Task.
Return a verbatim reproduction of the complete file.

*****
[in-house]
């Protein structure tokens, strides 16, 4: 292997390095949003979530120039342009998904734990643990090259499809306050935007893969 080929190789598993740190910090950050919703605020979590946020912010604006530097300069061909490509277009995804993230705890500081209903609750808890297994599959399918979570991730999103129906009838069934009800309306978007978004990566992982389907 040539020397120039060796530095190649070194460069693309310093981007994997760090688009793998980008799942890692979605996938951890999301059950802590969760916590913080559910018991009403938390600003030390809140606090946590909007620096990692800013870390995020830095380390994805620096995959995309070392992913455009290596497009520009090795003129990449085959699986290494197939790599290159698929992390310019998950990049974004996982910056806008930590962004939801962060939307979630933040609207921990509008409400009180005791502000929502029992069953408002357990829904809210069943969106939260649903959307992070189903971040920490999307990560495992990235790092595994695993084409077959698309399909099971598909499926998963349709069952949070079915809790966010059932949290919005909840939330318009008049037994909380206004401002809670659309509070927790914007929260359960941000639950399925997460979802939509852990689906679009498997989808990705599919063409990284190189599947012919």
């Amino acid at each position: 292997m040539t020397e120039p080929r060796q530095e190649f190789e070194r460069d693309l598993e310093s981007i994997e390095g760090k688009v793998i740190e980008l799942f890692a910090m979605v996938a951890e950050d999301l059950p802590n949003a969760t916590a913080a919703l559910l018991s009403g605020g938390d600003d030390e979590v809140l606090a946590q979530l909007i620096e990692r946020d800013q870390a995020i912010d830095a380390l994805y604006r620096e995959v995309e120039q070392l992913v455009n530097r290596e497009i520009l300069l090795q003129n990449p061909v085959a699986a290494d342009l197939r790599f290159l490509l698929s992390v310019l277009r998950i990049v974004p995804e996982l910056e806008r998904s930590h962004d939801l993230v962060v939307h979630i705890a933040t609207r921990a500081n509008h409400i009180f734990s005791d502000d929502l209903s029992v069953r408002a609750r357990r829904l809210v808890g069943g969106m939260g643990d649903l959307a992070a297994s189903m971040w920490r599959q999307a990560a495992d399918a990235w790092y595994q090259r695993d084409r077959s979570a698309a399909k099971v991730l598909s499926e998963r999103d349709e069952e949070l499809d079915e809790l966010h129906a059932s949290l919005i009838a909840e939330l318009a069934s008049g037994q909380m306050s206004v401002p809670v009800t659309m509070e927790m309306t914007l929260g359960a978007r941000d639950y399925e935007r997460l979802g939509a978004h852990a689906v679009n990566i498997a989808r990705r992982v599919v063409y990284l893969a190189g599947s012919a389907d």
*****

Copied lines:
[in-house]
């Protein structure tokens, strides 16, 4: 292997390095949003979530120039342009998904734990643990090259499809306050935007893969 080929190789598993740190910090950050919703605020979590946020912010604006530097300069061909490509277009995804993230705890500081209903609750808890297994599959399918979570991730999103129906009838069934009800309306978007978004990566992982389907 040539020397120039060796530095190649070194460069693309310093981007994997760090688009793998980008799942890692979605996938951890999301059950802590969760916590913080559910018991009403938390600003030390809140606090946590909007620096990692800013870390995020830095380390994805620096995959995309070392992913455009290596497009520009090795003129990449085959699986290494197939790599290159698929992390310019998950990049974004996982910056806008930590962004939801962060939307979630933040609207921990509008409400009180005791502000929502029992069953408002357990829904809210069943969106939260649903959307992070189903971040920490999307990560495992990235790092595994695993084409077959698309399909099971598909499926998963349709069952949070079915809790966010059932949290919005909840939330318009008049037994909380206004401002809670659309509070927790914007929260359960941000639950399925997460979802939509852990689906679009498997989808990705599919063409990284190189599947012919």
């Amino acid at each position: 292997m040539t020397e120039p080929r060796q530095e190649f190789e070194r460069d693309l598993e310093s981007i994997e390095g760090k688009v793998i740190e980008l799942f890692a910090m979605v996938a951890e950050d999301l059950p802590n949003a969760t916590a913080a919703l559910l018991s009403g605020g938390d600003d030390e979590v809140l606090a946590q979530l909007i620096e990692r946020d800013q870390a995020i912010d830095a380390l994805y604006r620096e995959v995309e120039q070392l992913v455009n530097r290596e497009i520009l300069l090795q003129n990449p061909v085959a699986a290494d342009l197939r790599f290159l490509l698929s992390v310019l277009r998950i990049v974004p995804e996982l910056e806008r998904s930590h962004d939801l993230v962060v939307h979630i705890a933040t609207r921990a500081n509008h409400i009180f734990s005791d502000d929502l209903s029992v069953r408002a609750r357990r829904l809210v808890g069943g969106m939260g643990d649903l959307a992070a297994s189903m971040w920490r599959q999307a990560a495992d399918a990235w790092y595994q090259r695993d084409r077959s979570a698309a399909k099971v991730l598909s499926e998963r999103d349709e069952e949070l499809d079915e809790l966010h129906a059932s949290l919005i009838a909840e939330l318009a069934s008049g037994q909380m306050s206004v401002p809670v009800t659309m509070e927790m309306t914007l929260g359960a978007r941000d639950y399925e935007r997460l979802g939509a978004h852990a689906v679009n990566i498997a989808r990705r992982v599919v063409y990284l893969a190189g599947s012919a389907d």